In the last few years of his life, Kim Jong-il took steps to strengthen the party in order to offer his son a solid foundation for his accession. It appears that this was done partly to constrain and control the power of the military, which were thought to be skeptical of Kim Jong-un. This policy shift was also mirrored by a concerted effort to elevate Jong-un in the eyes of the military. He was promoted to the rank of four-star general and is thought to have been directly involved in the planning and execution of the November 2010 artillery attack on Yeonpyeong Island. Recently, the North Korean state-run media also reported that Kim Jong-un was the primary motivator behind the 2009 nuclear test. Such reports, although difficult to prove independently, seek to enhance Jong-un’s standing as a military leader and to credit him with a share of the ultimate success of the nuclear program, thereby enabling him to gain further legitimacy as having helped develop North Korea into a “strong nation.”
Support from the military will be instrumental in the new regime’s ability to maintain power. In these early stages of the transition the regime would be unwise to risk alienating such a powerful base by entering into negotiations over a key source of the military’s power.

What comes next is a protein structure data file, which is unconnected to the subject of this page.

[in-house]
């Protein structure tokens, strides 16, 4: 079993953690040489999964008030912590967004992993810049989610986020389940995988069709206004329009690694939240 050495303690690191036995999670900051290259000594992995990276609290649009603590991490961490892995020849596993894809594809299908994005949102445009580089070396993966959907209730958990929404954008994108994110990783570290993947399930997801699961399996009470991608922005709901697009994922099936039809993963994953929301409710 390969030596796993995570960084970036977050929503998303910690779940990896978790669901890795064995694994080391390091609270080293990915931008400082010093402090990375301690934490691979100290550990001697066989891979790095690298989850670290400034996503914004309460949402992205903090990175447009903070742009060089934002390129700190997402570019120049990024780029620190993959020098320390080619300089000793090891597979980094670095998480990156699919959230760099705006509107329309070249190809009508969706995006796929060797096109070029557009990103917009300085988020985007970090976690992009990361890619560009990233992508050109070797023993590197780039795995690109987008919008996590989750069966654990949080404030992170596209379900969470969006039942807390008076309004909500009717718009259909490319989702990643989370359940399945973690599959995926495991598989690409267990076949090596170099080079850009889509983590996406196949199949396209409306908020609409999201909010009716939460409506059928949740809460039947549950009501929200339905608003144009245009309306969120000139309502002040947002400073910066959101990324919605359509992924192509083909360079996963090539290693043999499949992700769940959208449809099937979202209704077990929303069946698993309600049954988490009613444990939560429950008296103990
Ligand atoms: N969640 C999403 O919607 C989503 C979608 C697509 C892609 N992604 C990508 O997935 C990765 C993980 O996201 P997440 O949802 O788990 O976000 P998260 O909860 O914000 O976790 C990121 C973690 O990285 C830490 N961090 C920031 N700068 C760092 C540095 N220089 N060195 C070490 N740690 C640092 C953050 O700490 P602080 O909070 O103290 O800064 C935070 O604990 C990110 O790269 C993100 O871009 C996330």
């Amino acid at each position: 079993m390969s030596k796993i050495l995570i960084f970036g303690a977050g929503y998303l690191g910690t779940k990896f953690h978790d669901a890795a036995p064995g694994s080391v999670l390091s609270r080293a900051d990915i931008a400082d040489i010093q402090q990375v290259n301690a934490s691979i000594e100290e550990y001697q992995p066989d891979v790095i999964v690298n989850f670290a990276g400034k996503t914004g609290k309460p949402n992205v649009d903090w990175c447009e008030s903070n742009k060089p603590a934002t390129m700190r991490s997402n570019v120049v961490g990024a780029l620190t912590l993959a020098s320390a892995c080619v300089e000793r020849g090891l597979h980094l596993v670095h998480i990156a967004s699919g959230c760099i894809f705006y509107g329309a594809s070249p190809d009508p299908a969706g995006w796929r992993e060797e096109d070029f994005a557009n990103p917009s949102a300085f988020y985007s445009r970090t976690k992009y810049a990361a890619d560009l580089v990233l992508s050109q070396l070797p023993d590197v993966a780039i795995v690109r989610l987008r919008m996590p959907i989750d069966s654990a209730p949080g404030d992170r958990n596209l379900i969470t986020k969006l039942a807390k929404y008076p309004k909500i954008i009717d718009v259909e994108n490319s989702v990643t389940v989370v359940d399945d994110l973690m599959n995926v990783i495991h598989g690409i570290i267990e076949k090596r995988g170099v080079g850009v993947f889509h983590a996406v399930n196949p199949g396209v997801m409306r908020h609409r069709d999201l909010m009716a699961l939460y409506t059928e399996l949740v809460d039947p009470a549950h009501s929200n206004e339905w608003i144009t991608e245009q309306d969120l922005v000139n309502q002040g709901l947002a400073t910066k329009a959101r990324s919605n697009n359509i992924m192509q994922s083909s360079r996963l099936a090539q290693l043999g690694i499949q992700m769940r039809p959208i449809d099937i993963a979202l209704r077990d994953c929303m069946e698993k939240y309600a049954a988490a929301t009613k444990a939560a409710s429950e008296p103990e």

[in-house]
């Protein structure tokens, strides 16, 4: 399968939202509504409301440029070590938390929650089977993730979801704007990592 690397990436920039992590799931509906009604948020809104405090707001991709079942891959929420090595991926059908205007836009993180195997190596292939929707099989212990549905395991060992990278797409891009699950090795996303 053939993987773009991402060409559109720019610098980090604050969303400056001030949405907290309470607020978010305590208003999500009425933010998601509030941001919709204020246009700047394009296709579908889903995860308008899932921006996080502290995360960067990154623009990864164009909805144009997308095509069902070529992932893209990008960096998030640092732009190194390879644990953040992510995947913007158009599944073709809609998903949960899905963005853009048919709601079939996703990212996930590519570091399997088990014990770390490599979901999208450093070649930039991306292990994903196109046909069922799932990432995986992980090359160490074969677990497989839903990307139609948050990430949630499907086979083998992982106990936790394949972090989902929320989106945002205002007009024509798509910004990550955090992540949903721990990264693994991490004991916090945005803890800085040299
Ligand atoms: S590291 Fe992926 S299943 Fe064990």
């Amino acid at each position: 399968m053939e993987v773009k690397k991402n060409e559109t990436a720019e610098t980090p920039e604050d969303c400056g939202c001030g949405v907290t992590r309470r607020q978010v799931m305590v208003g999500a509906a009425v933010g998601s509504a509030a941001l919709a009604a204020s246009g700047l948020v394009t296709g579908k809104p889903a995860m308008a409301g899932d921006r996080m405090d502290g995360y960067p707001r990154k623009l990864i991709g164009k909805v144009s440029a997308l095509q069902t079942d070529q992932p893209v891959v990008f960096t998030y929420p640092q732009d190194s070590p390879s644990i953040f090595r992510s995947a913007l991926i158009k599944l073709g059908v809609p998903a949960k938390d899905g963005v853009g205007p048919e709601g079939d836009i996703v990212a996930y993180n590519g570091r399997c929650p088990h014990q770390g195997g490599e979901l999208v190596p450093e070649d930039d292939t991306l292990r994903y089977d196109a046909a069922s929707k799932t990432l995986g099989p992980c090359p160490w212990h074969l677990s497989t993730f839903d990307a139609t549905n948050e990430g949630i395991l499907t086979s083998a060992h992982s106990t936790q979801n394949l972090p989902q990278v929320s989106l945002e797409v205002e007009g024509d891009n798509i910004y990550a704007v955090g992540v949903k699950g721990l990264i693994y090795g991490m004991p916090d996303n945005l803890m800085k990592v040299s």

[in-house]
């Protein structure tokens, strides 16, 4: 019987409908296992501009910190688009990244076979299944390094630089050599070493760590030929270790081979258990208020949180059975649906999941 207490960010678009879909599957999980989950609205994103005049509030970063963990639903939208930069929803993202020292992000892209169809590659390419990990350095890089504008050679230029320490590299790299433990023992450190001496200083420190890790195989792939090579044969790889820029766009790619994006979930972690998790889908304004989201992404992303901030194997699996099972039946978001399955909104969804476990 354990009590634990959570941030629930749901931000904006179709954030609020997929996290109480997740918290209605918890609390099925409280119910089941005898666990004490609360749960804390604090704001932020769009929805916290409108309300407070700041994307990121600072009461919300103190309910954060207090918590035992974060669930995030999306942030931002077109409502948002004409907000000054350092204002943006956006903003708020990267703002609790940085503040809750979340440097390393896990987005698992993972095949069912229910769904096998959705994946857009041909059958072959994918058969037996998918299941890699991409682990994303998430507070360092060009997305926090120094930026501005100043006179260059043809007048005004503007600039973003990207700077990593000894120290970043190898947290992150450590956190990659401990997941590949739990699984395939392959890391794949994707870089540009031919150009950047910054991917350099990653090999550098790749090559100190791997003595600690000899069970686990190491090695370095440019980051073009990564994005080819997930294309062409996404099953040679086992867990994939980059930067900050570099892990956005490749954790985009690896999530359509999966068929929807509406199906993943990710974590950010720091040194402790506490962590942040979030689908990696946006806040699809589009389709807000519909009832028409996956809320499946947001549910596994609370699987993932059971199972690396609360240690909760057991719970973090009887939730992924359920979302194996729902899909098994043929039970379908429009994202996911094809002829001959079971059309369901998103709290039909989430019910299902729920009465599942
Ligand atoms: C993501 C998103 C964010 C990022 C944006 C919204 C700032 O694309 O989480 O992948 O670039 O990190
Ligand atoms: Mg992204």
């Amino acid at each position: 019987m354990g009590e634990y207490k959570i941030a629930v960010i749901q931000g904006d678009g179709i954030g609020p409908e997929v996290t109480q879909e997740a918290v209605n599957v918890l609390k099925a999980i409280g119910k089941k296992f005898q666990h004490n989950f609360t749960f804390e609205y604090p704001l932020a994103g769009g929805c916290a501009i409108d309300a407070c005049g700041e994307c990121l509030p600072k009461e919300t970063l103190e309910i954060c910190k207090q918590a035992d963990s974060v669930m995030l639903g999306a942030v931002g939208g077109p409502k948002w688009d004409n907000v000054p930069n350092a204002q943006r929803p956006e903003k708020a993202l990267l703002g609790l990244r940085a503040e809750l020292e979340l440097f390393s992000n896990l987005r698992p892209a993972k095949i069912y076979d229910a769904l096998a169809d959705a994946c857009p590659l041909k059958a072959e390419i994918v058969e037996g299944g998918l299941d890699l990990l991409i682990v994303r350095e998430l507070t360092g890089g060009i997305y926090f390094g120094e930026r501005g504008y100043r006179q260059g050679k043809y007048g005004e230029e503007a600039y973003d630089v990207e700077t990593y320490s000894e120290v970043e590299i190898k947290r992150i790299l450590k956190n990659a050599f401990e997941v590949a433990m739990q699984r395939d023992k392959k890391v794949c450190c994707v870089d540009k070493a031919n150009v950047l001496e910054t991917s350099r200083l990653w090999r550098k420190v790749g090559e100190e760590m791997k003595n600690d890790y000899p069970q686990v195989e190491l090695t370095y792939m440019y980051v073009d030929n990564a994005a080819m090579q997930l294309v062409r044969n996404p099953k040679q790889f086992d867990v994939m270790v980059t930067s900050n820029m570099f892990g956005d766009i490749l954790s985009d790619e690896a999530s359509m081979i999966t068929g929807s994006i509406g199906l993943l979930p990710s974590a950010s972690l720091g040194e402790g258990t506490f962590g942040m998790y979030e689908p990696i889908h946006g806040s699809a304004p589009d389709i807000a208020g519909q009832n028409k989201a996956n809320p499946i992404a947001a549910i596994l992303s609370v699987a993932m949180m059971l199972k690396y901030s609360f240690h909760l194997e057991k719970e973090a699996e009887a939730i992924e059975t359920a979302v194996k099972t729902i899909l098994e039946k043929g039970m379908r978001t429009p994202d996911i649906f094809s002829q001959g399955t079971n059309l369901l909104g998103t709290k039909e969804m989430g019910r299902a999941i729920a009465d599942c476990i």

The military, conscious that it has fallen well behind the United States and South Korea in conventional terms, considers negotiations aimed at disarmament to be anathema to North Korea’s national security. Furthermore, despite the military’s public backing of the new regime under Jong-un, some of the earlier skepticism likely remains. Kim Jong-un may find his position more tenuous in the medium term as dire economic conditions continue to plague the nation and if his regime devolves into warring factions. Cognizant of these dangers and as one of the strongest factions that could emerge in such a situation, the military will be unwilling to relinquish its nuclear program, which it sees as vital to its current and future power.
As John Delury and Chung-in Moon point out, worsening economic conditions place the new regime between a rock and a hard place. In order to secure international aid, the regime will need to make concessions with regards to its nuclear program. However, at a time of transition, pursuing such action could place the new regime in a perilous domestic position and risk a military revolt.
Utility of Talks